If there's any evidence of ancient life on Mars, it's likely to be found near the surface, new research suggests - dramatically upping the chances that it'll be discovered by the Curiosity rover, set to land next month.
Complex carbon structures aren't easy to find, as they're vulnerable to cosmic radiation. But new research by Alexander Pavlov of the NASA Goddard Space Flight Center and his colleagues gives some suggestions about where to start looking, though analysis of the amounts of radiation that rock and soil are exposed to over time, and how deep that radiation penetrates.
The scientists report that there's almost no chance of finding these molecules in the first 0.8 inches of Martian soil. That top layer, they calculate, will absorb a total of 500 million grays of cosmic radiation over the course of one billion years - capable of destroying all organic material.
Look a little further down, though, and the odds improve. Just two to four inches beneath the surface, the amount of radiation reduces tenfold, to 50 million grays. Although that's still extreme, the team believes that simple organic molecules, such as a single formaldehyde molecule, could exist at this depth - and in some places, such as young craters, the complex building blocks of life could remain as well.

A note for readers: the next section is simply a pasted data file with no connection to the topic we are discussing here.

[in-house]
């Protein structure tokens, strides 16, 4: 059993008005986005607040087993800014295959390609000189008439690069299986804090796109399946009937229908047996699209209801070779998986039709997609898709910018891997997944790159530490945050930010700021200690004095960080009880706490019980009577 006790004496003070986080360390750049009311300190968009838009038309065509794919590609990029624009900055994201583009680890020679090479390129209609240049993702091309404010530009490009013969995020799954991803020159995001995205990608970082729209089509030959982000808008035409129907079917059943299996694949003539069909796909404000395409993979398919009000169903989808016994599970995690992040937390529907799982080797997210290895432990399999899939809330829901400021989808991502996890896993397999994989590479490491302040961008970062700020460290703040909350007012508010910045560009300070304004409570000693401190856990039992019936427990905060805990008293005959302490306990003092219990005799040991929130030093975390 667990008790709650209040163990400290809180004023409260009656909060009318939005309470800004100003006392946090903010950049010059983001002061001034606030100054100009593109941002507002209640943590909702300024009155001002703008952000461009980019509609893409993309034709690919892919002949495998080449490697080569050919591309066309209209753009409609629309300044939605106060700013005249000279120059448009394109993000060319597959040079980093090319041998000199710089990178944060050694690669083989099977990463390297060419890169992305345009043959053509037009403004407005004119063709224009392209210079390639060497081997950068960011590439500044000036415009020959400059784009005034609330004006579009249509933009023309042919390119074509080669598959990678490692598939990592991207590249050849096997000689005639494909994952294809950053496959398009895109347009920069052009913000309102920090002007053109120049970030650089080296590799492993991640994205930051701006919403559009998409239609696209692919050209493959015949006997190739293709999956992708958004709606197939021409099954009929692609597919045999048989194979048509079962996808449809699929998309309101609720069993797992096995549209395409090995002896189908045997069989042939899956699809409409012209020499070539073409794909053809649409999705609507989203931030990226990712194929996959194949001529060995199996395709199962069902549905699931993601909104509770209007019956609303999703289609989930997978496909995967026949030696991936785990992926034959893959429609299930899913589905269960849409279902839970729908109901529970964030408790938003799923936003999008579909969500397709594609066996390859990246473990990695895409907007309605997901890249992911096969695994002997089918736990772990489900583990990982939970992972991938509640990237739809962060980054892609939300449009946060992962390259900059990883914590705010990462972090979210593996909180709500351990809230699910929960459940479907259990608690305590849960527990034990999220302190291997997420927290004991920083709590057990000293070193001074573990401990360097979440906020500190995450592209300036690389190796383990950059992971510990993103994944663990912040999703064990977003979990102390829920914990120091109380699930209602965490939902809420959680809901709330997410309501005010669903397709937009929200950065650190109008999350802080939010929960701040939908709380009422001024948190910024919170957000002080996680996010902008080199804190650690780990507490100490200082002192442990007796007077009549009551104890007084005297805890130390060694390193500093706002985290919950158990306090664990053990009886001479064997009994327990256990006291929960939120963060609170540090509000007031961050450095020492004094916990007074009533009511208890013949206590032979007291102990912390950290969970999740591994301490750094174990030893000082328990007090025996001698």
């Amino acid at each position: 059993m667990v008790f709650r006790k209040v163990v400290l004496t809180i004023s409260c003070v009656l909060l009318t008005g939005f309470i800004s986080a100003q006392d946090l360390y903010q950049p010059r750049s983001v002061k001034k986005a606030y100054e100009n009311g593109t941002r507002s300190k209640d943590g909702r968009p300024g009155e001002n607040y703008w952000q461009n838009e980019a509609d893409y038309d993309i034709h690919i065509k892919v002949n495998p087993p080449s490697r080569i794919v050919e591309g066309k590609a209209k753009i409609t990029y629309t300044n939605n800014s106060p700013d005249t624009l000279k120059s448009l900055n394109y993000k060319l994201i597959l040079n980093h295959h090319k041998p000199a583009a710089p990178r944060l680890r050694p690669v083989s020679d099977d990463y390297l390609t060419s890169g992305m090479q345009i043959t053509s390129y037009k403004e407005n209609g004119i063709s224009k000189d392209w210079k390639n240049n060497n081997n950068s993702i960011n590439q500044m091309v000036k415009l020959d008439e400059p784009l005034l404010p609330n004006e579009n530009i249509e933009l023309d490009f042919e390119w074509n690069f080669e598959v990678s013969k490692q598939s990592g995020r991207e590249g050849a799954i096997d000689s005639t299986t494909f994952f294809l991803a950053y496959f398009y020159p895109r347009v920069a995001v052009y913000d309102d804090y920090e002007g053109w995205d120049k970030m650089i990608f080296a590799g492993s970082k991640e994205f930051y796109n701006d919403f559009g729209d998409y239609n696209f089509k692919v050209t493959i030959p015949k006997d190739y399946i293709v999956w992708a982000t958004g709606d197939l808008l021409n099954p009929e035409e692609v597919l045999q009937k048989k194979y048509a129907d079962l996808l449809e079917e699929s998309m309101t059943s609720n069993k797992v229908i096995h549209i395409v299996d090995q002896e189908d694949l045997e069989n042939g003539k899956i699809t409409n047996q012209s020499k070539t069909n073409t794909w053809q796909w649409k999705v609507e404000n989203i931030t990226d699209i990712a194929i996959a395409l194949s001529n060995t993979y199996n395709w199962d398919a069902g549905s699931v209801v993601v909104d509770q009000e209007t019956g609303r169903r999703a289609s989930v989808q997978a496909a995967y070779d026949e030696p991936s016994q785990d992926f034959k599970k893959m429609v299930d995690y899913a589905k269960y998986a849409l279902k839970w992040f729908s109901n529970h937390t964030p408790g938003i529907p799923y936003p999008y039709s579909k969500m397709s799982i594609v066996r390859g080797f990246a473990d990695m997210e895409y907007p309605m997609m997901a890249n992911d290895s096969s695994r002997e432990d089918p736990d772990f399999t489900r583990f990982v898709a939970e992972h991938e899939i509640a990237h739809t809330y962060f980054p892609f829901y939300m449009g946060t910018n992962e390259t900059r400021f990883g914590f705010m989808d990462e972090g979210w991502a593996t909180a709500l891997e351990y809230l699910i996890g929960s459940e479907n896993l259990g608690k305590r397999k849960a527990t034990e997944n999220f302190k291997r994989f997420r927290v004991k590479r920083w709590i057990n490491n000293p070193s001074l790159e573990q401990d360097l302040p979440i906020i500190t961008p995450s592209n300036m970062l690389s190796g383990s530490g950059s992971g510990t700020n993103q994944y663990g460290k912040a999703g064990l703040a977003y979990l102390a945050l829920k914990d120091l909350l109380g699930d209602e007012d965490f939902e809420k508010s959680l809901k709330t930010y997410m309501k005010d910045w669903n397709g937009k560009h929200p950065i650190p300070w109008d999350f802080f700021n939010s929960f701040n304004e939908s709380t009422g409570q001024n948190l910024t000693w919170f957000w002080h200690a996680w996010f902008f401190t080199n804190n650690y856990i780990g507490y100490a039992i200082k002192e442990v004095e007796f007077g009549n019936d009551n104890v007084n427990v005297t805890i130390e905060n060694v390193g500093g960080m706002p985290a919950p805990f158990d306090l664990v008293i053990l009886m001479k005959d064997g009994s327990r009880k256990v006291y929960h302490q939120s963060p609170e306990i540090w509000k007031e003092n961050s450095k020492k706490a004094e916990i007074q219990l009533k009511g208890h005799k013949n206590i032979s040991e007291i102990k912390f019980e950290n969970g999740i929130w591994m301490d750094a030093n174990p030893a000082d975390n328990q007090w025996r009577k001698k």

"Right now, the challenge is that past Martian landers haven't seen any organic material whatsoever," says Pavlov. "We know that organic molecules have to be there but we can't find any of them in the soil."
When evaluating the chances of survival for organic molecules, previous studies have mainly focused on the maximum depth, about five feet, that cosmic radiation reaches, as beyond that point organic molecules could survive, unharmed, for billions of years. However, drilling to this depth is currently too expensive to engineer for a Martian rover.
But the new study shows that simply sticking a shovel in the dirt could bear fruit. Not only could some simple carbon-containing molecules exist within four inches of the surface, some regions may have radiation levels far lower than 50 million grays near the surface - meaning that more complex molecules like amino acids could remain intact.
In order to find these molecules within the rover's two-and-a-half-inch drilling range, the scientists found the best bet is to look at craters that are no more than 10 million years old - unlike past expeditionary sites that mainly sampled from landscapes undisturbed for billions of years.
These relatively young craters exhibit freshly exposed rock and soil that was once deeper beneath the surface - and has been exposed for a short enough time that organic molecules wouldn't have been wiped out.
"When you have a chance to drill, don't waste it on perfectly preserved [landscapes]," says Pavlov. "You want to go to fresh craters because there's probably a better chance to detect complex organic molecules. Let Nature work for you."